I have recently had some discussions with other scholars about the role of women in the early church.  I’ve dealt with that issue on the blog before, of course, but now that I look I see that my fullest discussion was a thread from over ten years ago.  Time to do it again!  These posts deal with a variety of issues, starting with Paul, notorious in some circles for his views.  But … justifiably?

In my NT course I have every student participate, as part of their grade, in a formal debate on this or that topic. The topics are meant to be controversial, and one of them, years ago, was “Resolved: The Apostle Paul was a Misogynist.” Students had to choose a side to argue (I would often assign them to argue the opposite side of the side they said they preferred arguing!), they spent weeks doing research on the topic, and then they would present their debate before their small group recitation class. It was a great topic, made even more interesting by the fact that some students didn’t know what the term misogynist meant and didn’t bother to look it up. (!) Since then I’ve changed the topic to: “Resolved: Paul’s Views of Women Were Oppressive.” I think this too is a great topic, especially because of the tense of the verb: “were” (not “are”). It leads to some great debates.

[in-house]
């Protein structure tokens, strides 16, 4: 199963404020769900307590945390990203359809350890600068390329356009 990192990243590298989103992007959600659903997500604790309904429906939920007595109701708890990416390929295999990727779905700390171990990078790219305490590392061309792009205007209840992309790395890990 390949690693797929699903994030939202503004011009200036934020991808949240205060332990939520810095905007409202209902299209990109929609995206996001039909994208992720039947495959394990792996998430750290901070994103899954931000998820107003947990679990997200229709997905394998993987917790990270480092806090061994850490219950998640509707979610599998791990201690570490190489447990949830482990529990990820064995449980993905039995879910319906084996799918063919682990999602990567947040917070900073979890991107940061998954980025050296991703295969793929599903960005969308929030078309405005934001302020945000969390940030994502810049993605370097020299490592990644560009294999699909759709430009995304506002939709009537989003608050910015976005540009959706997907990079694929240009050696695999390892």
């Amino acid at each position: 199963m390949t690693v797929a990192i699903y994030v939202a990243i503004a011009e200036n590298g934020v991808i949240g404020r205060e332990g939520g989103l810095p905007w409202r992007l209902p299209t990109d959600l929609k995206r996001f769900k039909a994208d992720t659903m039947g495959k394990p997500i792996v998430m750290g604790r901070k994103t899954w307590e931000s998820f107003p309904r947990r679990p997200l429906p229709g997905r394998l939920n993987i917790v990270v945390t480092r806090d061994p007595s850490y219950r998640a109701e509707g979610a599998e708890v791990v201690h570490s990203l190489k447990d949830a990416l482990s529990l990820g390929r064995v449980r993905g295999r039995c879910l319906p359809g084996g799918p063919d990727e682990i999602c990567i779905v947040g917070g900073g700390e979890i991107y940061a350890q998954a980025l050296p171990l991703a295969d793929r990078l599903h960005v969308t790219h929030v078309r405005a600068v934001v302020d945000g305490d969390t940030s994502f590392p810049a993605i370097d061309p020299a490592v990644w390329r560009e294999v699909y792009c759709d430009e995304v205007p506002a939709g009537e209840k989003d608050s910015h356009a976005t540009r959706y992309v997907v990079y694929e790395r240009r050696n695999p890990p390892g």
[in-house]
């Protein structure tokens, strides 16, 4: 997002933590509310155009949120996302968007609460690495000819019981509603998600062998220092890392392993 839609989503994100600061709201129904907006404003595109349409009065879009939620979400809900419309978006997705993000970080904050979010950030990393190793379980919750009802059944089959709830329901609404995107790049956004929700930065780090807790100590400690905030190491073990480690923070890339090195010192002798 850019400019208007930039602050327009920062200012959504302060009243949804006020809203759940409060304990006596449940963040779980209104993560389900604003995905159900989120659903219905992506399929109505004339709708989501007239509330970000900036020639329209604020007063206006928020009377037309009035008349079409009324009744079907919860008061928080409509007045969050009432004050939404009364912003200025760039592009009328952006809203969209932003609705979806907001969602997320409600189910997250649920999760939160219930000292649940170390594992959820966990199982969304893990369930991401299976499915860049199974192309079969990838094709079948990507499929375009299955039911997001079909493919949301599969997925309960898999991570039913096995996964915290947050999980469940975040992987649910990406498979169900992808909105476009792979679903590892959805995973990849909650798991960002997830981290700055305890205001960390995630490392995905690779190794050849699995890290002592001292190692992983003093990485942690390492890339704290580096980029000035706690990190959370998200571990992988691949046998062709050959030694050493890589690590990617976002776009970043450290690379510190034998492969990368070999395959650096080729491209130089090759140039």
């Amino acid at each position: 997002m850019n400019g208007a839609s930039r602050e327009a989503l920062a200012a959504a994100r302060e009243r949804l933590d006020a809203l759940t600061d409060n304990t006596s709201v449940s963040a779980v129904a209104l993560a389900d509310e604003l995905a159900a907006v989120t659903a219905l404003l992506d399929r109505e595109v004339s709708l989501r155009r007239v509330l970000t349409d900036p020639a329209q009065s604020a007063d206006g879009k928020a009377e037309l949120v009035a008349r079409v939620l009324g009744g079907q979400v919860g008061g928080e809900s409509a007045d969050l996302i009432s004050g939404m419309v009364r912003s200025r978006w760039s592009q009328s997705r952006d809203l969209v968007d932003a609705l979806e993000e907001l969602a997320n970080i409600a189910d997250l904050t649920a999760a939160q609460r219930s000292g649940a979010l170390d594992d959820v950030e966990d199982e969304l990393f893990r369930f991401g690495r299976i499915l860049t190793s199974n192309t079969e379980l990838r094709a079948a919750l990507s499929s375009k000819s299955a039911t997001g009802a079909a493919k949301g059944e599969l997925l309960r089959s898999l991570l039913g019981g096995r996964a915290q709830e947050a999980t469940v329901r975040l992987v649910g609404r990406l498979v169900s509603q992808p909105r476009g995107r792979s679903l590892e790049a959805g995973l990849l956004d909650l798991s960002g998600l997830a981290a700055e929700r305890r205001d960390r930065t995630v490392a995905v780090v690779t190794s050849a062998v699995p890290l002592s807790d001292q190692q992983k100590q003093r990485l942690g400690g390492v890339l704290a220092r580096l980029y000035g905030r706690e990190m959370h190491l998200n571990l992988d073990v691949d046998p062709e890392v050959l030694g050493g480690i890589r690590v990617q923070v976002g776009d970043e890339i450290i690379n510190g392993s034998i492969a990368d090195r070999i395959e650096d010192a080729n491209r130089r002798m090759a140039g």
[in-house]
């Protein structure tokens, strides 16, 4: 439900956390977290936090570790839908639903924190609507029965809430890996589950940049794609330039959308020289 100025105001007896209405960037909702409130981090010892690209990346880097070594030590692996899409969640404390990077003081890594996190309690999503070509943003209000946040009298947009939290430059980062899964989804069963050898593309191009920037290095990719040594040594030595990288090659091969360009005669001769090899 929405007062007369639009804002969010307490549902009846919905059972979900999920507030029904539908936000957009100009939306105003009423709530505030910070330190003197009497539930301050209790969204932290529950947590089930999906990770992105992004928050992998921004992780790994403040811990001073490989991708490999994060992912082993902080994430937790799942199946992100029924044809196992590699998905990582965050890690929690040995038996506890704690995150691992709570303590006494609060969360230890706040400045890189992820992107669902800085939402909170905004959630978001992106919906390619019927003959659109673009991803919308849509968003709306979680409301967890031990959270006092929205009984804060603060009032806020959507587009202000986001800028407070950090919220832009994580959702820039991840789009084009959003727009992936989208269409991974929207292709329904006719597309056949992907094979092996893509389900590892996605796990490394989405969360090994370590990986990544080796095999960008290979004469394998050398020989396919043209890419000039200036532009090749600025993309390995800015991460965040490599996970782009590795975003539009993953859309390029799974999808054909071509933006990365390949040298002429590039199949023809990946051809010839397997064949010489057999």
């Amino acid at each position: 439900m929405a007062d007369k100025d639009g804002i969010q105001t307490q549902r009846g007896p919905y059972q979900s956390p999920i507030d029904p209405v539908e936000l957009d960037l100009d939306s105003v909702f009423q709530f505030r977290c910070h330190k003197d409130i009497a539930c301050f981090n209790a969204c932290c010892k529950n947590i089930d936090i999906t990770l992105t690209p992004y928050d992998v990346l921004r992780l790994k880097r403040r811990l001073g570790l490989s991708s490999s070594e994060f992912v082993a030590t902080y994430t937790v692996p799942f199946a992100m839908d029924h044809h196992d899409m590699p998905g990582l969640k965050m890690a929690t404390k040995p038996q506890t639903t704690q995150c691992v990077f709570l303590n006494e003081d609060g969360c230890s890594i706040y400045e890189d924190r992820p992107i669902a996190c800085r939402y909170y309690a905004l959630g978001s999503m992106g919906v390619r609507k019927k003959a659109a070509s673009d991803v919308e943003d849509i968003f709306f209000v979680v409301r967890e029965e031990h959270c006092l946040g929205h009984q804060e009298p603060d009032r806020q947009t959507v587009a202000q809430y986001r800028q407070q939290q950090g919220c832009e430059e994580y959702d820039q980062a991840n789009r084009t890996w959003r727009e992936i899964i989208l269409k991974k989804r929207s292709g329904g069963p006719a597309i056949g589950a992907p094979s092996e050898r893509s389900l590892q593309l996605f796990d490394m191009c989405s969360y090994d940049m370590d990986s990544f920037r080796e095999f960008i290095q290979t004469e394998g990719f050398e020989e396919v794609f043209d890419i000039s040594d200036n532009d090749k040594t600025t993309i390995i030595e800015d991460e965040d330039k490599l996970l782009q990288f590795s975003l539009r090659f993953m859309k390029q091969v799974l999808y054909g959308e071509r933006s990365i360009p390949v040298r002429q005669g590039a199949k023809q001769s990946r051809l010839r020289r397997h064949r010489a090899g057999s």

So, I will give some posts over to the question of women in the early church, starting with

Unlock 4,000+ Articles Like This!

Get access to Dr. Ehrman's library of 4,000+ articles plus five new articles per week about the New Testament and early Christianity. It costs as little as $2.99/mth and every cent goes to charity!

Learn More!